For a man whose death in combat in the Malian city of Gao was announced last June, Mokhtar Belmokhtar – the Islamist militant allegedly behind the raid on the Ansema gas field in Algeria – has been surprisingly busy.Well, U.S. forces should be tasked to track this f-ker down and kill him. Instead, the administration's flip-flopping back and forth on whether or not to give France logistical aid. It's painful watching this White House feel its way through one crisis after another. On CNN's Erin Burnett "Out Front" shortly ago, reports indicated that at least one American is still being held hostage in Algeria. Official sources won't confirm it for obvious reasons and CNN's withholding any identifying information for safety concerns.
Since that raid – which saw the deaths of several foreign oil workers, including a Briton, and the kidnapping of 41 more – Belmokhtar has been described in journalistic shorthand as "al-Qaida".
On Thursday, as it was reported that some 25 of those captives had escaped, the real motives behind Belmokhtar's raid – and his relationships with other Islamist groups in the Sahel – began to emerge as far more complex than first reported.
The standard version of Belmokhtar's career as an Islamist leader is easy to summarise. The man dubbed the Uncatchable, as well as Mr Marlboro for his involvement in cigarette smuggling, was born in Ghardaia, Algeria, in 1972, starting his jihadist activities early.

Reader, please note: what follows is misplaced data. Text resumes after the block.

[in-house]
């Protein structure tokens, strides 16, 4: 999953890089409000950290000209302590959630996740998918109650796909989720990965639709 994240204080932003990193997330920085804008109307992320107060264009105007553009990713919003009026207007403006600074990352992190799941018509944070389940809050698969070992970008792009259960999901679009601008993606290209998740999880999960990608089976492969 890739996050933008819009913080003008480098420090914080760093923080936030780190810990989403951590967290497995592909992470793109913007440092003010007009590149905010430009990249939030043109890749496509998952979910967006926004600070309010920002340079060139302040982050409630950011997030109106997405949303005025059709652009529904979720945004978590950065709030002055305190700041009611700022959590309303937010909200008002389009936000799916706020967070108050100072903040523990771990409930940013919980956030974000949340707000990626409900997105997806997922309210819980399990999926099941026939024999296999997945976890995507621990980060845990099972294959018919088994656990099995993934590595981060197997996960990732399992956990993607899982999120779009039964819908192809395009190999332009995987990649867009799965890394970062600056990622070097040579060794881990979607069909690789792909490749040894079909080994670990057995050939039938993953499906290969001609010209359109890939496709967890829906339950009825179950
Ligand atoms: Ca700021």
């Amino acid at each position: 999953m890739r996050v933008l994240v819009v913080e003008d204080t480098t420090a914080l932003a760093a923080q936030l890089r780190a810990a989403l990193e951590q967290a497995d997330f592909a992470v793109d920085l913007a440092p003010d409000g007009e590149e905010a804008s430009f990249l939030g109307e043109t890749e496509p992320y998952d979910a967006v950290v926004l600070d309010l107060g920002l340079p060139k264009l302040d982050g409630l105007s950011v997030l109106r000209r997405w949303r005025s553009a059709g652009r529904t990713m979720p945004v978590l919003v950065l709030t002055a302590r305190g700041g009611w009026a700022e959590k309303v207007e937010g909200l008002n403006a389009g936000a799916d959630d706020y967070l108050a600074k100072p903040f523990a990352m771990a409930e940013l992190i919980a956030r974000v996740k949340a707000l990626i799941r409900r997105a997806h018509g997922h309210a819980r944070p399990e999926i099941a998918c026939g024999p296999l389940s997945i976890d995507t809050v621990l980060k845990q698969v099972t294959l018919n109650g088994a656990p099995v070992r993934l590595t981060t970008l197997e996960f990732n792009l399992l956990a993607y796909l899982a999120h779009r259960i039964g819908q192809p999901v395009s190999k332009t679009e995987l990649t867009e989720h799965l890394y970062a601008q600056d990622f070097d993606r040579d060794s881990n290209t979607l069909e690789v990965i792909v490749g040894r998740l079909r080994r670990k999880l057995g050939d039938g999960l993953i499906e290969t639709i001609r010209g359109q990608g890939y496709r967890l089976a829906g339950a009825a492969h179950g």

By his own account – given in an interview at a time he was trying to shore up his leadership credentials – Belmokhtar, also known as Khalid Abu al-Abbas, travelled aged 19 to Afghanistan, where he claimed he gained training and combat experience before returning to his homeland in 1992.
This launched him into a two-decade career of Islamic militancy, first as a member of Algeria's Islamic Armed Group (GIA) in the country's civil war, then as a joint founder of the Salafist Group for Preaching and Combat (GSPC), which started extending its attacks against security forces into countries of the arid Sahel, which forms the southern fringe of the Sahara.
That group evolved into al-Qaida in the Islamic Maghreb (AQIM), a group as much interested in the financial benefits of kidnapping and smuggling as building an Islamic caliphate.
Despite the claims that Belmokhtar's latest actions were carried out on behalf of AQIM in response to the French military action in Mali, his real agenda is likely to be more complicated and opaque.
"He's one of the best-known warlords of the Sahara," said Stephen Ellis, an expert on organised crime and professor at the African Studies Centre in Leiden, the Netherlands. The reality is that Belmokhtar's relationship with the AQIM leadership – all Algerian like him – had become deeply strained even before this week's attack.
I'll have more in updates.
IMAGE CREDIT: Jawa Report.